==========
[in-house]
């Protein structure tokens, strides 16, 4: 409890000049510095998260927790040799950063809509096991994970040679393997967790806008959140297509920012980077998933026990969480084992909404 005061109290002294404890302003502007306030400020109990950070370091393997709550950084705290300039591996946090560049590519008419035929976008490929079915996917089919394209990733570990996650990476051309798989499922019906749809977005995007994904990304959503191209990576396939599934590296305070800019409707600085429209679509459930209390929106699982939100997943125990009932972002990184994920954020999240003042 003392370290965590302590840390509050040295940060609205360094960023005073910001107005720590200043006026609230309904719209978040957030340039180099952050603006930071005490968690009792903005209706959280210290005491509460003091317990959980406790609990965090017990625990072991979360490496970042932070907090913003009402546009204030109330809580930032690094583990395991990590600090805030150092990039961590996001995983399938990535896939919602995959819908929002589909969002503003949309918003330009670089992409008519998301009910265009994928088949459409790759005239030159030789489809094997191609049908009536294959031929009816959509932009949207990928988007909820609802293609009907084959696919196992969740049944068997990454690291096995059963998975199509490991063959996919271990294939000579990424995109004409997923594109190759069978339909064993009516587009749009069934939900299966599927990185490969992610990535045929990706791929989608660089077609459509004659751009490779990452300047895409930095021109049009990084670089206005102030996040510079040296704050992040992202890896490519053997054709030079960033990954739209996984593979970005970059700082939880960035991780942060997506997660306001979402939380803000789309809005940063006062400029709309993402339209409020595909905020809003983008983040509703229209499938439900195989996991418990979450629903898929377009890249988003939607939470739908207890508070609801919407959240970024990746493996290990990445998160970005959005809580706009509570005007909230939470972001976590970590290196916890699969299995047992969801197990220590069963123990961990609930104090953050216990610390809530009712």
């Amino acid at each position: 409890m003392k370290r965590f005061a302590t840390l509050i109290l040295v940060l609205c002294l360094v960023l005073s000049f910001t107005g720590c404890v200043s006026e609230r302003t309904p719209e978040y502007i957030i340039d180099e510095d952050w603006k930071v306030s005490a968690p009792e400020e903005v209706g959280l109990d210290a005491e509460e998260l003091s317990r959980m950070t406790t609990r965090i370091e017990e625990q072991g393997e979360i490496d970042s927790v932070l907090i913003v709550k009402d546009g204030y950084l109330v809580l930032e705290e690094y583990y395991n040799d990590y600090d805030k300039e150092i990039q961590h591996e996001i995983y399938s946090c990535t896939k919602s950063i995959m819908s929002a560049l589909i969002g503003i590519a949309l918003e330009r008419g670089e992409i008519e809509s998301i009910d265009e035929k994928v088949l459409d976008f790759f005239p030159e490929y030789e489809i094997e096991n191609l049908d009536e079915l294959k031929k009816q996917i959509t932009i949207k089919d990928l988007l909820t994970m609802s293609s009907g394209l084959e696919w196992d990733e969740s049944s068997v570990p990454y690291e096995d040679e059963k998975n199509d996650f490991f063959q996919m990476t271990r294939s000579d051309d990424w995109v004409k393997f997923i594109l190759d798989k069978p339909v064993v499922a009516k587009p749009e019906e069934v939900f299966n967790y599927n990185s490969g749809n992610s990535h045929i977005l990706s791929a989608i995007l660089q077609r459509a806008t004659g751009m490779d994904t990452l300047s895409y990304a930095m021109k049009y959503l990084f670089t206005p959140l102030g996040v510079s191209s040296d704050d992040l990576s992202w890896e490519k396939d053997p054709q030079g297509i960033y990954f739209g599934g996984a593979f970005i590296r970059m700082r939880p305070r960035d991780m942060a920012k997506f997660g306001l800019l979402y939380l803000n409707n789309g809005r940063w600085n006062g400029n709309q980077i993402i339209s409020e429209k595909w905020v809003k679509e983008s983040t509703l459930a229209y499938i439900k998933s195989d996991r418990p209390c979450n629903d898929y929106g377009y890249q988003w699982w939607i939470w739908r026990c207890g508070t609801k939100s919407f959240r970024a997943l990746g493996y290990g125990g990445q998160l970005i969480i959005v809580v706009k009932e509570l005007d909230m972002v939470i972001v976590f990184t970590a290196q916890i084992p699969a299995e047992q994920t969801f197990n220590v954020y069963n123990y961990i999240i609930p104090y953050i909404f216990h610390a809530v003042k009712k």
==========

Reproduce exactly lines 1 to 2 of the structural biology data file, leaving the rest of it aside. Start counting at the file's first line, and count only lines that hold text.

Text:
[in-house]
């Protein structure tokens, strides 16, 4: 409890000049510095998260927790040799950063809509096991994970040679393997967790806008959140297509920012980077998933026990969480084992909404 005061109290002294404890302003502007306030400020109990950070370091393997709550950084705290300039591996946090560049590519008419035929976008490929079915996917089919394209990733570990996650990476051309798989499922019906749809977005995007994904990304959503191209990576396939599934590296305070800019409707600085429209679509459930209390929106699982939100997943125990009932972002990184994920954020999240003042 003392370290965590302590840390509050040295940060609205360094960023005073910001107005720590200043006026609230309904719209978040957030340039180099952050603006930071005490968690009792903005209706959280210290005491509460003091317990959980406790609990965090017990625990072991979360490496970042932070907090913003009402546009204030109330809580930032690094583990395991990590600090805030150092990039961590996001995983399938990535896939919602995959819908929002589909969002503003949309918003330009670089992409008519998301009910265009994928088949459409790759005239030159030789489809094997191609049908009536294959031929009816959509932009949207990928988007909820609802293609009907084959696919196992969740049944068997990454690291096995059963998975199509490991063959996919271990294939000579990424995109004409997923594109190759069978339909064993009516587009749009069934939900299966599927990185490969992610990535045929990706791929989608660089077609459509004659751009490779990452300047895409930095021109049009990084670089206005102030996040510079040296704050992040992202890896490519053997054709030079960033990954739209996984593979970005970059700082939880960035991780942060997506997660306001979402939380803000789309809005940063006062400029709309993402339209409020595909905020809003983008983040509703229209499938439900195989996991418990979450629903898929377009890249988003939607939470739908207890508070609801919407959240970024990746493996290990990445998160970005959005809580706009509570005007909230939470972001976590970590290196916890699969299995047992969801197990220590069963123990961990609930104090953050216990610390809530009712």